Was it a fair test of the complex intervention? Lessons from a systematic review of how contextual factors influence research processes in care homes
Guy Peryer – University of East Anglia
[The original post can be accessed on the ENRICH website: https://enrich.nihr.ac.uk/blogpost/was-it-a-fair-test-of-the-complex-intervention-lessons-from-a-systematic-review-of-how-contextual-factors-influence-research-processes-in-care-homes/ ]
Dr Guy Peryer is part of the study team Developing resources And minimum data set for Care Homes Adoption [DACHA]. The study is funded by the NIHR HS&DR programme and supported by NIHR Applied Research Collaboration – East of England. Guy’s background is Human Factors, Applied Psychology, and Systems Engineering. He is a Chartered Psychologist, and Chartered Scientist working as a research fellow for the NIHR ARC East of England.
Care homes are challenging settings to carry out research trials. To identify reliable evidence that an intervention is effective requires the intervention to be delivered as intended across multiple care homes. This is especially difficult because there is so much variety between care home environments and care home organisations.
In the UK between 2012-2020, the National Institute for Health and Care Research awarded over £8.5million to carry out care home research trials. The interventions in these trials showed no effect (neutral findings).
To explore these results further we studied a collection of ‘process evaluations’ that occurred in parallel to the main trials. Process evaluations account for how the intervention was delivered and consider the viewpoints of the people involved, such as staff, residents, and visiting care professionals. By studying a collection of process evaluations, we aimed to identify factors that the research trials had in common that played a part in enabling them to run smoothly, and factors that acted as a barrier to successful completion.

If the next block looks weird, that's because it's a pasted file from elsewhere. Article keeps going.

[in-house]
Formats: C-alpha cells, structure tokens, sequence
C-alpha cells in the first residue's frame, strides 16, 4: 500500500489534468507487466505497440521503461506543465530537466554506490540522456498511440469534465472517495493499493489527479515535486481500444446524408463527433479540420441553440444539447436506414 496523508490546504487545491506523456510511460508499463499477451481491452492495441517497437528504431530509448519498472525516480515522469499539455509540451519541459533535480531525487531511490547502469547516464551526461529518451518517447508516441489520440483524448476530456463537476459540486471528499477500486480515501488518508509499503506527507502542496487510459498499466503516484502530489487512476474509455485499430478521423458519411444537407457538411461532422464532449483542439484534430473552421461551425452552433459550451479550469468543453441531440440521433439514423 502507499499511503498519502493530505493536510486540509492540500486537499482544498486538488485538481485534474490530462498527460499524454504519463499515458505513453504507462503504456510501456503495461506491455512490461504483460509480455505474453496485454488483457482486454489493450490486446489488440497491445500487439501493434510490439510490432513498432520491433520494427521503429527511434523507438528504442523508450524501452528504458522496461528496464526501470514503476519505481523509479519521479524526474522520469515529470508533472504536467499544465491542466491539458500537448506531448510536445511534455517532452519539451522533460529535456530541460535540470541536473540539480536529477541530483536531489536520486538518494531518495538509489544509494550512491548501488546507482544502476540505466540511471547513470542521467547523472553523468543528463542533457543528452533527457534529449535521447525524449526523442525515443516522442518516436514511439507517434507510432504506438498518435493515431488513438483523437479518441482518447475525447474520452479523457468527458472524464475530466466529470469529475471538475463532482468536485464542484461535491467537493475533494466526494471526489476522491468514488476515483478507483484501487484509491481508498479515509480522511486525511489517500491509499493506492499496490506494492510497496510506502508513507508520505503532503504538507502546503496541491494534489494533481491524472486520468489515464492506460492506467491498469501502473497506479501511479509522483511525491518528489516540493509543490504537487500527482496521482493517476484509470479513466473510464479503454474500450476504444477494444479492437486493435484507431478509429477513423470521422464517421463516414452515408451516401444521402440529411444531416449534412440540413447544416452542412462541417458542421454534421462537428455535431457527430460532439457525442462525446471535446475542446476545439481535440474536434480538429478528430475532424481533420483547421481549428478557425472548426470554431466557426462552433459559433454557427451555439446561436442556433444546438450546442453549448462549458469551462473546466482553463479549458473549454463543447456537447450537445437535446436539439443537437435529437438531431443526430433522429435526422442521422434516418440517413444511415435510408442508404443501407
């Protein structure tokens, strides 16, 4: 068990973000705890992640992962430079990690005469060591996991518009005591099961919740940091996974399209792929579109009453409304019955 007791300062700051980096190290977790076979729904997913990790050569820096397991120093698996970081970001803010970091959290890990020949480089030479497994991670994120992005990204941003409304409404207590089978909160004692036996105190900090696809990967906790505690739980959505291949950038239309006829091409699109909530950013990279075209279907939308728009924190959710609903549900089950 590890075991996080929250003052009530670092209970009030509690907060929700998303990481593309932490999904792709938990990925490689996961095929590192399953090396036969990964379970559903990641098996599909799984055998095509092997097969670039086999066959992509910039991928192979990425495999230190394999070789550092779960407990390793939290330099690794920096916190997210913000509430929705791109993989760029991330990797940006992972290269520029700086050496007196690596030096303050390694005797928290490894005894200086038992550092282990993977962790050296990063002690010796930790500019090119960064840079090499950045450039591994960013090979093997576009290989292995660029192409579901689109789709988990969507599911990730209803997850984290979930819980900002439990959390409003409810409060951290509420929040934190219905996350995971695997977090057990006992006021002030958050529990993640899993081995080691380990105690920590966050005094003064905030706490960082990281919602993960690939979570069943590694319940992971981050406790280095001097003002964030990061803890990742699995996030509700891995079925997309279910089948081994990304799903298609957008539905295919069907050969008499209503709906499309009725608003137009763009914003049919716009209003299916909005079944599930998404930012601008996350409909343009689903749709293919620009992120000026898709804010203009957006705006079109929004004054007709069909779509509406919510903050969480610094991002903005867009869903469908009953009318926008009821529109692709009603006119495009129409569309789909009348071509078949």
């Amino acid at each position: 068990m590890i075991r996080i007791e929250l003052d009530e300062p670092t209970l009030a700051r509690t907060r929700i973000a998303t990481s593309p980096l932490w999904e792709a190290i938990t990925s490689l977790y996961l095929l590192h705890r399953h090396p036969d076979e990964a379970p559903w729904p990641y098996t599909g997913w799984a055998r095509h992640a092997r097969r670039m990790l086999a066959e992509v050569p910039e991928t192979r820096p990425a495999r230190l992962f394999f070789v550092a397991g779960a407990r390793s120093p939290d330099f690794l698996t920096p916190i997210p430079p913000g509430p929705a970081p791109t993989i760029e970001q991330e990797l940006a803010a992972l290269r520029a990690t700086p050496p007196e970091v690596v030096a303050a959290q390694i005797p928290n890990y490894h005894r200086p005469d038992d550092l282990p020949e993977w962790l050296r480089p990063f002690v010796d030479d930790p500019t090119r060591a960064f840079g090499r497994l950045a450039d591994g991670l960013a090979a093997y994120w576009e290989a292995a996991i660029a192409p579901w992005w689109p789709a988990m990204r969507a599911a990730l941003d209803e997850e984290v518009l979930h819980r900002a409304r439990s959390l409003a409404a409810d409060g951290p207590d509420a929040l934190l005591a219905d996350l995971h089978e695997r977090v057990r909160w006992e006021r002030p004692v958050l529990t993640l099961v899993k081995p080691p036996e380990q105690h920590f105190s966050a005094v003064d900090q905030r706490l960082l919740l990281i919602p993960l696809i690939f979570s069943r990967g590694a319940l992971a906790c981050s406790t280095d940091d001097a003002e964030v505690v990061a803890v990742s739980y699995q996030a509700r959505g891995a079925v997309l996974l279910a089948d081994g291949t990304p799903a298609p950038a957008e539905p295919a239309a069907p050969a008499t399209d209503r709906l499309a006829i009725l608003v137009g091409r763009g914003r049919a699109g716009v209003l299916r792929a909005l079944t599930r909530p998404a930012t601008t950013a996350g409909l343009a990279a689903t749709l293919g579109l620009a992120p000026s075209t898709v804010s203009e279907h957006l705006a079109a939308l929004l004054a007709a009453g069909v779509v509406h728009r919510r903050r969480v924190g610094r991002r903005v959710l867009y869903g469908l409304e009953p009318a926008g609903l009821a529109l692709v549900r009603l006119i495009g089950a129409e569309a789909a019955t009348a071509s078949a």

We published our results in an open access paper and produced a summary leaflet to help ensure research trials in care homes have their best chance of being completed successfully. The foldable leaflet is available to download here.
Care homes are complex settings to undertake research trials. Many expensive, resource-intensive research trials in care homes have not shown any benefit. However, it’s often not clear if this was because the intervention was ineffective, or whether the intervention wasn’t delivered as intended. Barriers to how a research trial is conducted can threaten its validity, thereby reducing the value to residents, staff, researchers, and funders. For example, in one of the trials, the intervention didn’t engage many of the residents that were most likely to receive a benefit. If these residents had participated, it may have prompted a different result.
In our study we aimed to identify and categorise contextual factors that can play a role in facilitating research trial delivery and factors that act as a barrier. We also aimed to provide recommendations to minimise the risk of expensive failures in the research trial process.
We conducted a review of ‘process evaluations’ that were carried out in parallel to intervention trials. Process evaluations aim to understand how and why an intervention may or may not work in the setting in which it is delivered. To help code the process evaluation data we used a framework that was generated from a Systems Engineering model. This enabled us to code whether there were facilitators and barriers to the research process that occurred at the level of the resident/staff, the care home environment, the care home organisation, or how the intervention was integrated into daily task routines.